Fig. 3

Materials used in the tactile experiment. a Uncoated hinoki wood; b marble material

As a control material, marble, which is used as a building material, was selected. The size of the marble material was 300 × 300 × 20 mm. It was placed on a piece of cedar plywood of the same size as those that were bonded to the hinoki, and presented to the participant. The surface was processed by buffing (Fig. 3b).

Although the surface roughness of materials varies widely depending on differences in sanding methods, both samples used in this experiment were evaluated in their general original state.

All materials were kept at room temperature. The physical properties of the materials are shown in Table 1.

Table 1

Details of samples

Material

h

(mm)

λ

(W/(mK))a

ρ

(g/cm3)b

Ra

(µm)c

Condition

Hinoki

20

(+ JCP 25)

0.133

0.52

54.74

Brushing

Marble

20

(+ JCP 25)

0.186

1.87

0.08

Buffing

h thickness of material, λ thermal conductivity, ρ density of material, Ra arithmetic average roughness, JCP Japanese cedar plywood

aA heat flow meter (HFM 436 Lambda; NETZSCH, Selb, Germany), tuned according to ASTM C518-10 [19] and ISO8310 [20], was used. The direction of heat flow was vertically downward. The temperatures of the high- and low-temperature heat plates were 35 and 15 °C, respectively. The thermal conductivity at an average material temperature of 25 °C was calculated. The test specimens were used with the cedar plywood attached

bThe samples were cured under the same environmental conditions as used in the thermal conductivity measurement; the mass was measured, and the density calculated. The samples with the cedar plywood adhered were used

cA contact surface roughness profilometer (SE3500; Kosaka Laboratory Ltd., Tokyo, Japan) with a diamond needle was used. The evaluation length was 50 mm. The central portion of the samples was measured five times with 50-mm spacing, and the average value was calculated

Physiological measurements

TRS

TRS, which is a near-infrared spectroscopy method, was used as an indicator of brain activity. Sensors were mounted on the participant’s forehead, and oxy-Hb concentrations in the prefrontal cortex were measured by a TRS-20 system (Hamamatsu Photonics K.K., Shizuoka, Japan) [21, 22, 23]. The oxy-Hb concentrations in the left and right prefrontal cortex were measured before the participant touched the materials (premeasurement) and during the 90 s during which the participant touched the materials (postmeasurement). Because all data were obtained at approximately 1.0–1.2 s, they were transformed by linear interpolation every 1 s. In addition, all data were calculated as the difference between the averages of the 30-s values before touching.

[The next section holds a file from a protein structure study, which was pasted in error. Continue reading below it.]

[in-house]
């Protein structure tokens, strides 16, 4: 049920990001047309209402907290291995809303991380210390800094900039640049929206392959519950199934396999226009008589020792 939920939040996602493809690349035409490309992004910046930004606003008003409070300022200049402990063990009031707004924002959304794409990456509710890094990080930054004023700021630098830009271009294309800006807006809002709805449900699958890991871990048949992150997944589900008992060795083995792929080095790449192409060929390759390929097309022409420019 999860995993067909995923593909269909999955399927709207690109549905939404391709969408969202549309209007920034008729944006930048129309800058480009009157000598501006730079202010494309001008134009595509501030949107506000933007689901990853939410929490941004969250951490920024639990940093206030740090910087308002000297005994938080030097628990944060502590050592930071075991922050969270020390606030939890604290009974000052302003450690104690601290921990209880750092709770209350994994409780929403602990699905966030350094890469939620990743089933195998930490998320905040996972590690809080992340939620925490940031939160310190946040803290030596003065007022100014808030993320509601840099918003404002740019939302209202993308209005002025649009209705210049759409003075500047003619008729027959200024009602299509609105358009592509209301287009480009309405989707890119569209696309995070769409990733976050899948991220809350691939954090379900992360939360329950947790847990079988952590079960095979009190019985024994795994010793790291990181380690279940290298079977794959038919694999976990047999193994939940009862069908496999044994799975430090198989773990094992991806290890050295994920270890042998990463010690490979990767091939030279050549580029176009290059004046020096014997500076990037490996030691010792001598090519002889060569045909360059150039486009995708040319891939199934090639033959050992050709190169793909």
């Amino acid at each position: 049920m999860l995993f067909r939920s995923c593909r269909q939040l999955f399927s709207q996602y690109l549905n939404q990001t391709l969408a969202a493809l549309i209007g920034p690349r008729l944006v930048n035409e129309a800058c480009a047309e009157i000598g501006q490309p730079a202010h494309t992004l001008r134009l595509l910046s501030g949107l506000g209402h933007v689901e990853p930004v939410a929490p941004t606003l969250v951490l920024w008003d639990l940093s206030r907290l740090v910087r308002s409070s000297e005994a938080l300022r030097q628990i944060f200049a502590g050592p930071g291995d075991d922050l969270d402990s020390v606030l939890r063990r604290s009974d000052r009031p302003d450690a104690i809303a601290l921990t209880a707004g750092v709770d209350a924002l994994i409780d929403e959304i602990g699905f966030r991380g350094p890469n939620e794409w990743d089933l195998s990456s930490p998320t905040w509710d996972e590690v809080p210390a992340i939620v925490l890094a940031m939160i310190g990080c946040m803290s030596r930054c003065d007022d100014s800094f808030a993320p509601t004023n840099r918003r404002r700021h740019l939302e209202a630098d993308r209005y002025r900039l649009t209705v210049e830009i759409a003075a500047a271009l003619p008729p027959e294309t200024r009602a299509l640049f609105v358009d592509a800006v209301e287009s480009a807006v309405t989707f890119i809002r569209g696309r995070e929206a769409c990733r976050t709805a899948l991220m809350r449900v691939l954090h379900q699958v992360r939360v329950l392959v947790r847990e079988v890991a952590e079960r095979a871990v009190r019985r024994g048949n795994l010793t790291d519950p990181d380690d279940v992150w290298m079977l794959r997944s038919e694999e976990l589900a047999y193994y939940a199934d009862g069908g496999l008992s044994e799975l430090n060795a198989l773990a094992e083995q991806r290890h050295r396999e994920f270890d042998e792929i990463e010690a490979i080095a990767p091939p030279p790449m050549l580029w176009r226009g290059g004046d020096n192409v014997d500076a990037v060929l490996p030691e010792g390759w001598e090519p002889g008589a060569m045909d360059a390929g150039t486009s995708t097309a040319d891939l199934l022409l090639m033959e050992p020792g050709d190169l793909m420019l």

HRV and heart rate

HRV and heart rate were used as indicators of autonomic nervous activity. HRV was analyzed during the periods between consecutive R waves (R–R intervals) on electrocardiograms measured with a portable electrocardiograph (Activtracer AC-301A; GMS, Tokyo, Japan) [24, 25]. The power levels of the low-frequency (LF) (0.04–0.15 Hz) and high-frequency (HF) (0.15–0.40 Hz) components of HRV were calculated using the maximum-entropy method (MemCalc/Win; GMS, Tokyo, Japan) [26, 27]. HF power reflected parasympathetic nervous activity, and the LF/HF ratio reflected sympathetic nervous activity [28, 29]. To normalize HRV parameters across participants, natural logarithmic-transformed values were used in the analysis [30]. The values of ln(HF), ln(LF/HF), and heart rate represented the changes that occurred in each 30 s and the overall mean during the 90 s in which participants touched the materials.

Psychological measurement

The modified semantic differential (SD) method [31] was used to evaluate the psychological effects of touching the two samples. The SD method tests the subjective evaluations of participants through a questionnaire with opposing adjectives, each of which is evaluated on a 13-point scale. Seven pairs of adjectives were assessed: “comfortable–uncomfortable”, “relaxed–awakening”, “natural–artificial”, “warm–cold”, “uneven–flat”, “dry–moist”, and “soft–hard”.

Statistical analysis

Statistical Package for Social Sciences software (v21.0, IBM Corp., Armonk, NY, USA) was used for all statistical analyses. In all cases, p < 0.05 was taken to indicate statistical significance.